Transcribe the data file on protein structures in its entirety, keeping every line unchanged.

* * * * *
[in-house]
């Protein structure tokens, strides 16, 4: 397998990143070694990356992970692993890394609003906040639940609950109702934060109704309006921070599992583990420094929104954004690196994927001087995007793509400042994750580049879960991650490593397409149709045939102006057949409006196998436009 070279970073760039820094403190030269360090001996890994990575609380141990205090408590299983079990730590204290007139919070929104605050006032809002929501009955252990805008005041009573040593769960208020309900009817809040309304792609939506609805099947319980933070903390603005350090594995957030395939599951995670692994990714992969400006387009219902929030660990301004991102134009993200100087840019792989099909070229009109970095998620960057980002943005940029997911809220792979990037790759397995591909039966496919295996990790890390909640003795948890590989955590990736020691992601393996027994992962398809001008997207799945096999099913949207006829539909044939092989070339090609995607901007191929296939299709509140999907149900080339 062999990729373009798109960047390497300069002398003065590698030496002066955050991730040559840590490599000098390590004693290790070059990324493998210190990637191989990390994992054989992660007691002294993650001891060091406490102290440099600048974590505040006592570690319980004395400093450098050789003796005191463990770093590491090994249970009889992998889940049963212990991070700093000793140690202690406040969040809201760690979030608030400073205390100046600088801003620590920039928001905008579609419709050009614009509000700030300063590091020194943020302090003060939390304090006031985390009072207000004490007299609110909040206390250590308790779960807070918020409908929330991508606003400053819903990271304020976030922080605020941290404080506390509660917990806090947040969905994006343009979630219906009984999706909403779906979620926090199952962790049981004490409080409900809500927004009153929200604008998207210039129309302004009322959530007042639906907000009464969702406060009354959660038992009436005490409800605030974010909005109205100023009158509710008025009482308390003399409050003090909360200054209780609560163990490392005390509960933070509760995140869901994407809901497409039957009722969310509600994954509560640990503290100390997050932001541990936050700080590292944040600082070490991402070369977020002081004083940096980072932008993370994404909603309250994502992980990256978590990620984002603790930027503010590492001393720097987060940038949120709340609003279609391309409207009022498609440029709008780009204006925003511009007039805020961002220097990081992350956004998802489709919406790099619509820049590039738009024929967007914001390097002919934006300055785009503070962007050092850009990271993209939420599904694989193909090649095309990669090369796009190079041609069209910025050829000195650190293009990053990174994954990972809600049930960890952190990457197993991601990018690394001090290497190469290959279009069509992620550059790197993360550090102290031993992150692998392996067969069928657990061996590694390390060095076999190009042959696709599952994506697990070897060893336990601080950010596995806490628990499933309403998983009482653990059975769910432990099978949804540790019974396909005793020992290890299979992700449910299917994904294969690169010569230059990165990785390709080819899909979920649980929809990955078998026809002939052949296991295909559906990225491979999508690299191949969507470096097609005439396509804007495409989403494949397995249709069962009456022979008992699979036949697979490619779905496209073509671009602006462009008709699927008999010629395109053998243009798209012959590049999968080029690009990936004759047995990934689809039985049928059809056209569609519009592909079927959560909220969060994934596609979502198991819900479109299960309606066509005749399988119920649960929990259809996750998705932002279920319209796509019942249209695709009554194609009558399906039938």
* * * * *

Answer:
[in-house]
């Protein structure tokens, strides 16, 4: 397998990143070694990356992970692993890394609003906040639940609950109702934060109704309006921070599992583990420094929104954004690196994927001087995007793509400042994750580049879960991650490593397409149709045939102006057949409006196998436009 070279970073760039820094403190030269360090001996890994990575609380141990205090408590299983079990730590204290007139919070929104605050006032809002929501009955252990805008005041009573040593769960208020309900009817809040309304792609939506609805099947319980933070903390603005350090594995957030395939599951995670692994990714992969400006387009219902929030660990301004991102134009993200100087840019792989099909070229009109970095998620960057980002943005940029997911809220792979990037790759397995591909039966496919295996990790890390909640003795948890590989955590990736020691992601393996027994992962398809001008997207799945096999099913949207006829539909044939092989070339090609995607901007191929296939299709509140999907149900080339 062999990729373009798109960047390497300069002398003065590698030496002066955050991730040559840590490599000098390590004693290790070059990324493998210190990637191989990390994992054989992660007691002294993650001891060091406490102290440099600048974590505040006592570690319980004395400093450098050789003796005191463990770093590491090994249970009889992998889940049963212990991070700093000793140690202690406040969040809201760690979030608030400073205390100046600088801003620590920039928001905008579609419709050009614009509000700030300063590091020194943020302090003060939390304090006031985390009072207000004490007299609110909040206390250590308790779960807070918020409908929330991508606003400053819903990271304020976030922080605020941290404080506390509660917990806090947040969905994006343009979630219906009984999706909403779906979620926090199952962790049981004490409080409900809500927004009153929200604008998207210039129309302004009322959530007042639906907000009464969702406060009354959660038992009436005490409800605030974010909005109205100023009158509710008025009482308390003399409050003090909360200054209780609560163990490392005390509960933070509760995140869901994407809901497409039957009722969310509600994954509560640990503290100390997050932001541990936050700080590292944040600082070490991402070369977020002081004083940096980072932008993370994404909603309250994502992980990256978590990620984002603790930027503010590492001393720097987060940038949120709340609003279609391309409207009022498609440029709008780009204006925003511009007039805020961002220097990081992350956004998802489709919406790099619509820049590039738009024929967007914001390097002919934006300055785009503070962007050092850009990271993209939420599904694989193909090649095309990669090369796009190079041609069209910025050829000195650190293009990053990174994954990972809600049930960890952190990457197993991601990018690394001090290497190469290959279009069509992620550059790197993360550090102290031993992150692998392996067969069928657990061996590694390390060095076999190009042959696709599952994506697990070897060893336990601080950010596995806490628990499933309403998983009482653990059975769910432990099978949804540790019974396909005793020992290890299979992700449910299917994904294969690169010569230059990165990785390709080819899909979920649980929809990955078998026809002939052949296991295909559906990225491979999508690299191949969507470096097609005439396509804007495409989403494949397995249709069962009456022979008992699979036949697979490619779905496209073509671009602006462009008709699927008999010629395109053998243009798209012959590049999968080029690009990936004759047995990934689809039985049928059809056209569609519009592909079927959560909220969060994934596609979502198991819900479109299960309606066509005749399988119920649960929990259809996750998705932002279920319209796509019942249209695709009554194609009558399906039938």